Jordan seeks interview with top prosecutor on Trump Mar-a-Lago case

House Judiciary Committee Chair Jim Jordan (R-Ohio) is asking a top attorney on special counsel Jack Smith’s Mar-a-Lago case to sit for an interview with the panel, the latest escalation of its probes into those prosecuting former President Trump.

A Thursday letter to Jay Bratt accused the prosecutor of raising the specter of impropriety by taking meetings at the White House.

The inquiry gets at the heart of a favored but unsubstantiated GOP claim: that there may have been coordination between the Biden White House and those working on Trump’s prosecution.

House Judiciary Committee Chair Jim Jordan (R-Ohio) speaks during the Conservative Political Action Conference (CPAC) at the Gaylord National Resort and Convention Center in National Harbor, Md., on Feb. 23, 2024.
House Judiciary Committee Chair Jim Jordan (R-Ohio) speaks during the Conservative Political Action Conference (CPAC) at the Gaylord National Resort and Convention Center in National Harbor, Md., on Feb. 23, 2024.

Jordan’s letter homes in on three White House meetings Bratt took since the start of the Biden administration that he argues “raises, at the least, a perception of improper coordination.”

Two, however, were in 2021, before the National Archives alerted the Justice Department to the issues it was having recovering records from Trump’s time in office, a referral that did not come until February 2022.

Bratt’s third White House meeting, in March 2023, was related to the Mar-a-Lago probe, with The Washington Post previously reporting that the attorney met with a career White House staffer who had worked under both the Trump and Biden administrations to discuss the moving of boxes.

It is not uncommon for prosecutors to interview government workers at their offices.

Nonetheless, the matter has been a longtime focus for Jordan, who previously asked Attorney General Merrick Garland and White House chief of staff Jeff Zients about the meeting.

And it was also part of a request Jordan made to Smith’s team last December, asking the special counsel to turn over the bulk of his records about his prosecutions into Trump.

Thursday’s letter is addressed to Bratt directly, with Jordan writing that the lack of a response from the others left him “compelled to write to you directly to request your voluntary cooperation with our Constitutional oversight.”

The Justice Department (DOJ) declined to comment on the letter.

But Garland on Tuesday accused Republicans of “a long line of attacks” on the DOJ, including threats to defund the special counsel investigation while “career agents and prosecutors have been singled out just for doing their jobs.”

Jordan is focused not just on Bratt’s meetings, but also a claim from Stanley Woodward, an attorney representing Trump’s co-defendant in the case, Walt Nauta.

Court documents filed by Woodward said that while meeting with Bratt, the prosecutor noted he had been mentioned for a possible judge appointment. Bratt would later counter he was simply noting Woodward’s involvement with a commission that handles judicial nominations.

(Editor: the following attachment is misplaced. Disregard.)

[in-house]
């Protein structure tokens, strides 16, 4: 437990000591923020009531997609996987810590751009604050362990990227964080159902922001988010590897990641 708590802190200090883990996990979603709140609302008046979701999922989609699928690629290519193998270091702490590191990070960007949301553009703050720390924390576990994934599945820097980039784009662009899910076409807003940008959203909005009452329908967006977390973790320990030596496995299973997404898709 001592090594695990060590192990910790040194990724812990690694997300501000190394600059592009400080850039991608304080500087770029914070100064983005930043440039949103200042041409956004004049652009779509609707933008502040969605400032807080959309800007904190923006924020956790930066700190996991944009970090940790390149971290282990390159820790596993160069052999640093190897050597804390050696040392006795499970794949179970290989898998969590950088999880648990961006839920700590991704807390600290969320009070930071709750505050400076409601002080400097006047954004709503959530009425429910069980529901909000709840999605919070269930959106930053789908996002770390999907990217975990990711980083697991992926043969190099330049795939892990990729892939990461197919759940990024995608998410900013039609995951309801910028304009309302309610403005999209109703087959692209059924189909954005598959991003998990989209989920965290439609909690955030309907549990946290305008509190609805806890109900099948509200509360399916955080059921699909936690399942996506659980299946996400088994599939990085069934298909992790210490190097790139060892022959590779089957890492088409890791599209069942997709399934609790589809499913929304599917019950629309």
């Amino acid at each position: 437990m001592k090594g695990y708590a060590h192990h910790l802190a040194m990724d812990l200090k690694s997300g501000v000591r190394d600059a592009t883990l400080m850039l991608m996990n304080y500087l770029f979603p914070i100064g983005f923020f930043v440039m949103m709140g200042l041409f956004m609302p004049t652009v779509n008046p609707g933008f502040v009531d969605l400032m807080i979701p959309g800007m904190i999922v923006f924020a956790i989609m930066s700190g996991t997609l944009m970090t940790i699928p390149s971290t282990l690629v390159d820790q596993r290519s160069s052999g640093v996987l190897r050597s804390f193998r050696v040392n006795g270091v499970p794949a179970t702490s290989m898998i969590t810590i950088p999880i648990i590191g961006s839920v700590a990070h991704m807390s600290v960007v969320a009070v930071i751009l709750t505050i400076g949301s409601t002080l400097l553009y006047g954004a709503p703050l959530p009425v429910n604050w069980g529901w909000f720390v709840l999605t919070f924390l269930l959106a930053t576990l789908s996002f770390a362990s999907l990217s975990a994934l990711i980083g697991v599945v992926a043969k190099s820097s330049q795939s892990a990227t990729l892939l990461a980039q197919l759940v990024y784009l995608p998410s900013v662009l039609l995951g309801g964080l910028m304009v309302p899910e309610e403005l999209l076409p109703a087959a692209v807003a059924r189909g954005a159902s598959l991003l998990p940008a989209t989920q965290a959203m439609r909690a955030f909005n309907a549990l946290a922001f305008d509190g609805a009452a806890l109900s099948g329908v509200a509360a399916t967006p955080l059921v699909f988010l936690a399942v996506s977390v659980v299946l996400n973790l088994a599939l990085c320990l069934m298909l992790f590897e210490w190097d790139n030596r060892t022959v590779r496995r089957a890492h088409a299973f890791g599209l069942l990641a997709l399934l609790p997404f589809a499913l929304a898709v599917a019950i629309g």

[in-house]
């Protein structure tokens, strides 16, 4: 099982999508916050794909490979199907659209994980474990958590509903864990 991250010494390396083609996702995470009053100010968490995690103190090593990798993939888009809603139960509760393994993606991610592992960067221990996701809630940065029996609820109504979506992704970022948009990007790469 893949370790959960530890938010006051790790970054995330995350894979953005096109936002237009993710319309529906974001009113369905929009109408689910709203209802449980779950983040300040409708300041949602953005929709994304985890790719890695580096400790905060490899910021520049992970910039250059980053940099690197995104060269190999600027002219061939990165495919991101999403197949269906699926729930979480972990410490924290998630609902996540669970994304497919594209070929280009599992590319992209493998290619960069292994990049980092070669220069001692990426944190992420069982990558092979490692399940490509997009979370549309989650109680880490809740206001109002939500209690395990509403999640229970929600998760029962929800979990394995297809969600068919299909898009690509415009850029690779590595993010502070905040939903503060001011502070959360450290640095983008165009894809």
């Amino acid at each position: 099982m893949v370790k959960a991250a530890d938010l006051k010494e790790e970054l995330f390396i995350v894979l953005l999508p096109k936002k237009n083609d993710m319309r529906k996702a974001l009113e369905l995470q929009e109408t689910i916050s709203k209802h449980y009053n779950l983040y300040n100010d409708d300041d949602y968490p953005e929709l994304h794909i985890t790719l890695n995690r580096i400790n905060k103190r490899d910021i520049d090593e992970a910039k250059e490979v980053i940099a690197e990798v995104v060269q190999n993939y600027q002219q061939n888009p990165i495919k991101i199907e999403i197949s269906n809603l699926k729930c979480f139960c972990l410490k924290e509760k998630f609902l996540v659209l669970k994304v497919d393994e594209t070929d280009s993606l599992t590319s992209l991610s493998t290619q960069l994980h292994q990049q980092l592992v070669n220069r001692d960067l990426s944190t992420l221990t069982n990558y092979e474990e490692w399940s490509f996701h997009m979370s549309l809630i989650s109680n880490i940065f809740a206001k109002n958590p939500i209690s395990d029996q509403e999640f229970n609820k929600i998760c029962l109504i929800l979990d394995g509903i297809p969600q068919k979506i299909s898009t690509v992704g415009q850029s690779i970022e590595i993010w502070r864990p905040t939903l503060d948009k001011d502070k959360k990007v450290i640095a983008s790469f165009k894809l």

“Mr. Bratt followed up with words to the effect of ‘I wouldn’t want to do anything to mess that up,'” Woodward relayed.

The special counsel’s office has disputed Woodward’s summary of the meeting, with Bratt saying he was simply noting Woodward’s involvement with the Judicial Nomination Commission. Woodward was nominated to serve on the commission but was not yet on the board, creating a moment of confusion between the two attorneys.

“Bratt mentioned this to Woodward early in their meeting purely as a matter of professional courtesy and only to indicate to Woodward that he understood that Woodward must have a good reputation. Nothing more was intended,” Smith’s team wrote in court filings.

“Putting aside the details of this confusion, the prosecutors who participated in the meeting are clear that Bratt’s comments contained no threat or suggestion of any quid pro quo, and that the exchange was purely professional.”

Woodward raised the meeting in court in Florida last month in a broader argument seeking to toss Nauta’s charges due to prosecutorial misconduct. A member of Smith’s team called it a “garbage argument.”

Jordan, however, argues that “as indicated by defense lawyers and unsealed documents, you have engaged in a series of improper actions and unethical conduct that violate the Department’s duty to impartial justice.”

The letter asks Bratt to turn over a series of documents and communications about his White House meetings as well as any communications concerning Woodward.

The letter otherwise takes Bratt to task for how he’s handled Trump’s case, including that Trumps’s Mar-a-Lago residence in Florida was searched for the documents and that prosecutors asked Judge Aileen Cannon to clarify that Trump’s false statement that the FBI was authorized to “take me out” was a violation of his conditions of release.

“Your course of conduct continues to raise serious concerns about the abusive tactics of the Office of the Special Counsel and the Department’s commitment to impartial justice,” Jordan wrote.

The letter is one in a series of actions Jordan has taken in the wake of Trump’s guilty verdict in a New York case concerning his concealment of hush money payments made to an adult film star ahead of the 2016 election.

Jordan has called for holding back funding for the FBI as well as the limited federal funds given to local prosecutors. He also signed onto criminal referrals accusing Biden family members of lying to Congress.

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